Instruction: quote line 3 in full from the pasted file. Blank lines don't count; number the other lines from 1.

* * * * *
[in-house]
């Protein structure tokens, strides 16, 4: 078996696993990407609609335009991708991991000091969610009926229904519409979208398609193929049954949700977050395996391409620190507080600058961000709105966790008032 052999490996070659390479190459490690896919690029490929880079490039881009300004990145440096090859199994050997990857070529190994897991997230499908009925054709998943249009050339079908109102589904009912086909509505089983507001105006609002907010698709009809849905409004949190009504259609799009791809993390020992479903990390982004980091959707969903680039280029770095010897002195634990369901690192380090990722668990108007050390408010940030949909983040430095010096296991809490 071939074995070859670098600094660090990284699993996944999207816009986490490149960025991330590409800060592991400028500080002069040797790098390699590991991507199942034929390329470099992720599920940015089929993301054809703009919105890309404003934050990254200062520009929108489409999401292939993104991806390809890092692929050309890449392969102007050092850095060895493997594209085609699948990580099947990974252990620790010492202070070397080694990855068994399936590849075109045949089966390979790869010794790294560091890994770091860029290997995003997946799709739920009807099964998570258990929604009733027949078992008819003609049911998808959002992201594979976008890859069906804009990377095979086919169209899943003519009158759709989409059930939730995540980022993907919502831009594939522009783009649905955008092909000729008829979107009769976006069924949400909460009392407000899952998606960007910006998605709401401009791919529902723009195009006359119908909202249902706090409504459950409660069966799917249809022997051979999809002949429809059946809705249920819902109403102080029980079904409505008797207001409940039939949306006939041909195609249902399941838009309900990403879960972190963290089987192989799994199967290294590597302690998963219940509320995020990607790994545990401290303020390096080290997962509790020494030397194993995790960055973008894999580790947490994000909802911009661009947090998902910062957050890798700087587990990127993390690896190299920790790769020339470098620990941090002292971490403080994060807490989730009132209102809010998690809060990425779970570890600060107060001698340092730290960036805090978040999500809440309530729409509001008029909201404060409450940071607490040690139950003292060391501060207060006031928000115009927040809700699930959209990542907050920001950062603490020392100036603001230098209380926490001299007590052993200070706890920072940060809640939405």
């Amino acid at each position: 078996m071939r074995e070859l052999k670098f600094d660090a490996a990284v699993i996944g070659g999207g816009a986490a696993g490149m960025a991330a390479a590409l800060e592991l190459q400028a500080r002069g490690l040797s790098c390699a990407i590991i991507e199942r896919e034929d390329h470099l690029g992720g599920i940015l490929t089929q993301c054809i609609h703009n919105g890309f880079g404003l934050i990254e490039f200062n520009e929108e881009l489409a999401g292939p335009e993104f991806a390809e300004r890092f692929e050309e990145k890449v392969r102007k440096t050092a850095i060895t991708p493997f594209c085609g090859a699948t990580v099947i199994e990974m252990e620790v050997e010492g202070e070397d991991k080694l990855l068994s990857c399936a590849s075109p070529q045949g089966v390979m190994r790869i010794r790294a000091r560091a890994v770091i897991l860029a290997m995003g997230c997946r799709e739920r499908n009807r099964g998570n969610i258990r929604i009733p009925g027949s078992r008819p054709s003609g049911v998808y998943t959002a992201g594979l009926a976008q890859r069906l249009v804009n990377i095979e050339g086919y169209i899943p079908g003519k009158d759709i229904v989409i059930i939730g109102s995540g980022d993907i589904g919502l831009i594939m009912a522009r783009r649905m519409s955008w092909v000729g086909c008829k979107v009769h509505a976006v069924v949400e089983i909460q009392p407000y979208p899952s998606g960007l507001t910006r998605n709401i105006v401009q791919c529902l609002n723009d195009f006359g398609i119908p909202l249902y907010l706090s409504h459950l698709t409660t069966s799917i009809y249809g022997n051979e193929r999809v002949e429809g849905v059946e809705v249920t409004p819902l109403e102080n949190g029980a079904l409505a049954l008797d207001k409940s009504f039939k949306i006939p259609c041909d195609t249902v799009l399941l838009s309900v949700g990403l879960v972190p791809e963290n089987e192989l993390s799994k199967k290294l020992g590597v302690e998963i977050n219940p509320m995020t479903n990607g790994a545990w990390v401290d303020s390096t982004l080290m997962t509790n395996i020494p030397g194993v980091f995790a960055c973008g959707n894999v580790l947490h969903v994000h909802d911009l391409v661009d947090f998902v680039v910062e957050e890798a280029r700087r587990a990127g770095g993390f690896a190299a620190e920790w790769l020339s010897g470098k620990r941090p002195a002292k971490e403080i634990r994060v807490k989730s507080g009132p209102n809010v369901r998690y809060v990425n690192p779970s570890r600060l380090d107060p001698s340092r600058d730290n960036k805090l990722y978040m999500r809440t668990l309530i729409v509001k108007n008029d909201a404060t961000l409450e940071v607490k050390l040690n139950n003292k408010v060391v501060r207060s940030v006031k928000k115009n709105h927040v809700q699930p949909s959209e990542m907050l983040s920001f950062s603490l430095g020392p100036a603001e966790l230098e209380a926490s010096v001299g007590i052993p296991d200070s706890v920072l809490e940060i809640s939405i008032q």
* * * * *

């Amino acid at each position: 078996m071939r074995e070859l052999k670098f600094d660090a490996a990284v699993i996944g070659g999207g816009a986490a696993g490149m960025a991330a390479a590409l800060e592991l190459q400028a500080r002069g490690l040797s790098c390699a990407i590991i991507e199942r896919e034929d390329h470099l690029g992720g599920i940015l490929t089929q993301c054809i609609h703009n919105g890309f880079g404003l934050i990254e490039f200062n520009e929108e881009l489409a999401g292939p335009e993104f991806a390809e300004r890092f692929e050309e990145k890449v392969r102007k440096t050092a850095i060895t991708p493997f594209c085609g090859a699948t990580v099947i199994e990974m252990e620790v050997e010492g202070e070397d991991k080694l990855l068994s990857c399936a590849s075109p070529q045949g089966v390979m190994r790869i010794r790294a000091r560091a890994v770091i897991l860029a290997m995003g997230c997946r799709e739920r499908n009807r099964g998570n969610i258990r929604i009733p009925g027949s078992r008819p054709s003609g049911v998808y998943t959002a992201g594979l009926a976008q890859r069906l249009v804009n990377i095979e050339g086919y169209i899943p079908g003519k009158d759709i229904v989409i059930i939730g109102s995540g980022d993907i589904g919502l831009i594939m009912a522009r783009r649905m519409s955008w092909v000729g086909c008829k979107v009769h509505a976006v069924v949400e089983i909460q009392p407000y979208p899952s998606g960007l507001t910006r998605n709401i105006v401009q791919c529902l609002n723009d195009f006359g398609i119908p909202l249902y907010l706090s409504h459950l698709t409660t069966s799917i009809y249809g022997n051979e193929r999809v002949e429809g849905v059946e809705v249920t409004p819902l109403e102080n949190g029980a079904l409505a049954l008797d207001k409940s009504f039939k949306i006939p259609c041909d195609t249902v799009l399941l838009s309900v949700g990403l879960v972190p791809e963290n089987e192989l993390s799994k199967k290294l020992g590597v302690e998963i977050n219940p509320m995020t479903n990607g790994a545990w990390v401290d303020s390096t982004l080290m997962t509790n395996i020494p030397g194993v980091f995790a960055c973008g959707n894999v580790l947490h969903v994000h909802d911009l391409v661009d947090f998902v680039v910062e957050e890798a280029r700087r587990a990127g770095g993390f690896a190299a620190e920790w790769l020339s010897g470098k620990r941090p002195a002292k971490e403080i634990r994060v807490k989730s507080g009132p209102n809010v369901r998690y809060v990425n690192p779970s570890r600060l380090d107060p001698s340092r600058d730290n960036k805090l990722y978040m999500r809440t668990l309530i729409v509001k108007n008029d909201a404060t961000l409450e940071v607490k050390l040690n139950n003292k408010v060391v501060r207060s940030v006031k928000k115009n709105h927040v809700q699930p949909s959209e990542m907050l983040s920001f950062s603490l430095g020392p100036a603001e966790l230098e209380a926490s010096v001299g007590i052993p296991d200070s706890v920072l809490e940060i809640s939405i008032q």